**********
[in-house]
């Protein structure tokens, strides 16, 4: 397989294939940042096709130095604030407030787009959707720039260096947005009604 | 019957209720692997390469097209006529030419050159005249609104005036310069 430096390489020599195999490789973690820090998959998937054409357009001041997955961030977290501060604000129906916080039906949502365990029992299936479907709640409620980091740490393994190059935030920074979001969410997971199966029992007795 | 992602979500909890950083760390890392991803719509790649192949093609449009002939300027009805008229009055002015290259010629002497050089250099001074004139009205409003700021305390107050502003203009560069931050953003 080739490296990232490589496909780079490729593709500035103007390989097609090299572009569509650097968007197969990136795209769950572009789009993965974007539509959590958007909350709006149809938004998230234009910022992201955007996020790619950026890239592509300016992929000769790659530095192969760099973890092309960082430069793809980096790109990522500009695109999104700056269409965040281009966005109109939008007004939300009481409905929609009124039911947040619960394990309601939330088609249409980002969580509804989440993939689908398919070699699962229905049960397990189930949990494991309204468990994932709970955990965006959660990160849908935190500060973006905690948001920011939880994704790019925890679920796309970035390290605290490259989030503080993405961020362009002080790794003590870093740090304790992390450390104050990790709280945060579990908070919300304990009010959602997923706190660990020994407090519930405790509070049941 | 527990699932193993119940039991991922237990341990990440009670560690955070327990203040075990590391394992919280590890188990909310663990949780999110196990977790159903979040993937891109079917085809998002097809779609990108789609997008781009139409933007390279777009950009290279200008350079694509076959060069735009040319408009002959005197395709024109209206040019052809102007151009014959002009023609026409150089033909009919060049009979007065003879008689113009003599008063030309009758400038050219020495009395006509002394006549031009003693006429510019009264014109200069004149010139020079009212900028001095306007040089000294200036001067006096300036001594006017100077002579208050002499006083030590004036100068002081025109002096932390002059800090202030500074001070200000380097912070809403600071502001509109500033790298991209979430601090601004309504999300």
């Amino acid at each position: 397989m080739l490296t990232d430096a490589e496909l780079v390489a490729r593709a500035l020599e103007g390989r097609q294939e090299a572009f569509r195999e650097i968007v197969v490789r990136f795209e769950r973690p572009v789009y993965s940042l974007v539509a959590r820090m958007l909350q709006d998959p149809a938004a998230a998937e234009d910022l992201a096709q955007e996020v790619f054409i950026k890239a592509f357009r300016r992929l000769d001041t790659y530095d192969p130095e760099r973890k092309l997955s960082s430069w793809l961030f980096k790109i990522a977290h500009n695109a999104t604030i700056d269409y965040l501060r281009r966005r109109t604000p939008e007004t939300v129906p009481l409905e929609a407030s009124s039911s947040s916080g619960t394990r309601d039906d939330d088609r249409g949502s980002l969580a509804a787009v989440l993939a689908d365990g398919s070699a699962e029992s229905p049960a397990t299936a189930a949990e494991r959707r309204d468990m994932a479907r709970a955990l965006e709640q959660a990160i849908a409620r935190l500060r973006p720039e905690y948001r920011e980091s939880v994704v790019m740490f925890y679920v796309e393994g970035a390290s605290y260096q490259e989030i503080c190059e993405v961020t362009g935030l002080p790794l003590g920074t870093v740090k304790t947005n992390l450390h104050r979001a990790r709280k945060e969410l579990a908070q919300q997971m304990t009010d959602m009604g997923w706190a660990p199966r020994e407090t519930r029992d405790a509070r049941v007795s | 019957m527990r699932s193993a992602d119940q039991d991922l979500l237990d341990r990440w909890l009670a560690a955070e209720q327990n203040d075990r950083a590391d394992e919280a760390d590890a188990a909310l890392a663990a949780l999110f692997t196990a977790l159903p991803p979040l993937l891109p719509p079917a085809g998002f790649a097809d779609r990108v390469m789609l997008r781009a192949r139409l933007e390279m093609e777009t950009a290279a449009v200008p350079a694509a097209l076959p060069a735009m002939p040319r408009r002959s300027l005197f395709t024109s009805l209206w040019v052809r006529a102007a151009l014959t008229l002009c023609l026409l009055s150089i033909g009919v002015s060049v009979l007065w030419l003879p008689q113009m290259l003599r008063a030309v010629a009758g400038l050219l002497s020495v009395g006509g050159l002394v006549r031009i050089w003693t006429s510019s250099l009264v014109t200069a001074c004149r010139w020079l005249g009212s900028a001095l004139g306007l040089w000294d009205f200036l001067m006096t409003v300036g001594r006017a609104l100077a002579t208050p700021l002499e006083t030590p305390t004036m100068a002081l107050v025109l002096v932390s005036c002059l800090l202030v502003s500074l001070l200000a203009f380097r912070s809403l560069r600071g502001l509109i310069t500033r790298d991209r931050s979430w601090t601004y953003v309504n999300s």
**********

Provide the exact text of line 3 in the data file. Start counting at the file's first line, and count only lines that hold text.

């Amino acid at each position: 397989m080739l490296t990232d430096a490589e496909l780079v390489a490729r593709a500035l020599e103007g390989r097609q294939e090299a572009f569509r195999e650097i968007v197969v490789r990136f795209e769950r973690p572009v789009y993965s940042l974007v539509a959590r820090m958007l909350q709006d998959p149809a938004a998230a998937e234009d910022l992201a096709q955007e996020v790619f054409i950026k890239a592509f357009r300016r992929l000769d001041t790659y530095d192969p130095e760099r973890k092309l997955s960082s430069w793809l961030f980096k790109i990522a977290h500009n695109a999104t604030i700056d269409y965040l501060r281009r966005r109109t604000p939008e007004t939300v129906p009481l409905e929609a407030s009124s039911s947040s916080g619960t394990r309601d039906d939330d088609r249409g949502s980002l969580a509804a787009v989440l993939a689908d365990g398919s070699a699962e029992s229905p049960a397990t299936a189930a949990e494991r959707r309204d468990m994932a479907r709970a955990l965006e709640q959660a990160i849908a409620r935190l500060r973006p720039e905690y948001r920011e980091s939880v994704v790019m740490f925890y679920v796309e393994g970035a390290s605290y260096q490259e989030i503080c190059e993405v961020t362009g935030l002080p790794l003590g920074t870093v740090k304790t947005n992390l450390h104050r979001a990790r709280k945060e969410l579990a908070q919300q997971m304990t009010d959602m009604g997923w706190a660990p199966r020994e407090t519930r029992d405790a509070r049941v007795s | 019957m527990r699932s193993a992602d119940q039991d991922l979500l237990d341990r990440w909890l009670a560690a955070e209720q327990n203040d075990r950083a590391d394992e919280a760390d590890a188990a909310l890392a663990a949780l999110f692997t196990a977790l159903p991803p979040l993937l891109p719509p079917a085809g998002f790649a097809d779609r990108v390469m789609l997008r781009a192949r139409l933007e390279m093609e777009t950009a290279a449009v200008p350079a694509a097209l076959p060069a735009m002939p040319r408009r002959s300027l005197f395709t024109s009805l209206w040019v052809r006529a102007a151009l014959t008229l002009c023609l026409l009055s150089i033909g009919v002015s060049v009979l007065w030419l003879p008689q113009m290259l003599r008063a030309v010629a009758g400038l050219l002497s020495v009395g006509g050159l002394v006549r031009i050089w003693t006429s510019s250099l009264v014109t200069a001074c004149r010139w020079l005249g009212s900028a001095l004139g306007l040089w000294d009205f200036l001067m006096t409003v300036g001594r006017a609104l100077a002579t208050p700021l002499e006083t030590p305390t004036m100068a002081l107050v025109l002096v932390s005036c002059l800090l202030v502003s500074l001070l200000a203009f380097r912070s809403l560069r600071g502001l509109i310069t500033r790298d991209r931050s979430w601090t601004y953003v309504n999300s």